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Green Is The New Black

OPINION: Greenwashing In Tourism; Is Your Vacation As Eco-Friendly As You Think?

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When planning a vacation, we’re all about trying to travel consciously. Be that staying at an eco-friendly resort, attempting to offset our carbon footprint or adopting a zero-waste approach. But sometimes, it’s easy to be fooled into thinking we’re doing good when the reality couldn’t be further from the truth. Greenwashing in tourism is a ‘thing’, and we all need to be mindful of it when booking the next adventure. Here are a few things to look out for, and some handy, actionable tips.

International tourism is, without a doubt, one of the largest and fastest-growing global industries. Airlines, restaurants, tour companies, hotels, amongst others, are all examples of tourism-related businesses that fall within the field—making up for 10% of the global GDP, providing one in every 10 jobs, and extending into 140 countries. The sector has received heavy pressure from stakeholders and the market environment to conform to more sustainable practices to bring out the positive socio-cultural, economic, and environmental aspects of tourism. 

This green focus has caused some travel-related companies to implement sustainable practices to be more socially and environmentally responsible. While others have quickly reacted by deceitfully using green marketing as a tool to attract travellers, this phenomenon is known as greenwashing.

Three Reasons Why Greenwashing Usually Occurs

1. Instead of using company expense to make genuine green transformations, some enterprises push heavy marketing and PR to reap the socio-economic benefits that come along with being perceived as “sustainable”. Perks such as competitive edge, cost/profit advantages, higher perceived Corporate Social Responsibility (CSR), and niche opportunities being the main priority.  

A widespread example of mild greenwashing can be found in countless hotels around the world where many claim to have a towel and linen reuse policy. The guest feels like the hotel cares because they put the card in the room about saving the planet, but management makes no effort to ensure that the initiative is put into practice.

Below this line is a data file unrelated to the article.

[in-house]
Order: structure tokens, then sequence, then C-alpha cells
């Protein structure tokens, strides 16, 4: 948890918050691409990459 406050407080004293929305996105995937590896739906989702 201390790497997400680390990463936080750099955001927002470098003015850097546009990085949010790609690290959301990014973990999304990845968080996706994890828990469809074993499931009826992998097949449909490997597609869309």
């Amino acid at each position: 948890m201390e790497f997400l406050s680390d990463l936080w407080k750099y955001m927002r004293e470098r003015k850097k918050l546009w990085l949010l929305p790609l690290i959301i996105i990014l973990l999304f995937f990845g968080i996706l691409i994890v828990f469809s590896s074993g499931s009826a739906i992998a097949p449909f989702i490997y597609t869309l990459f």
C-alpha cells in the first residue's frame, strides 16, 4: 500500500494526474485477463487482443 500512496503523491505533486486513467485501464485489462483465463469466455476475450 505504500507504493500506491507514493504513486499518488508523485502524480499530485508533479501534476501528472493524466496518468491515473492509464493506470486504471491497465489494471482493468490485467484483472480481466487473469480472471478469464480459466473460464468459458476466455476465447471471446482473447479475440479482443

2. The most common tools to promote a company’s green practices are certification schemes. To date, there are over 150+ eco-labels present within the travel and tourism industry (all with varying measures, indicators, and definitions of sustainability) making it next to impossible to enforce the same degree of strictness over sustainability responsibilities. The lack of regulation over sustainability practices or declaring credible certification bodies allows companies to use faulty labels, self-audit, and claim “eco” without any proper credentials or practices. And there are zero repercussions. While some may argue that there are credible eco-labels out there, the above-outlined matter ultimately leads to the questionable legitimacy and credibility behind eco-certification schemes overall.

3. In respect to both #1 and #2, some businesses, mainly small-to-medium enterprises (particularly in developing countries), associate certification schemes with negative factors such as high costs, limited knowledge, seeing eco-certification schemes as PR stunts, and high levels of bureaucracy. Unwilling to commit the time or resources, an enterprise can still be self-motivated and implement their own version of sustainable practices. While every intention may be right, due to the lack of access to necessary resources or knowledge, they can ultimately end up creating an imbalance.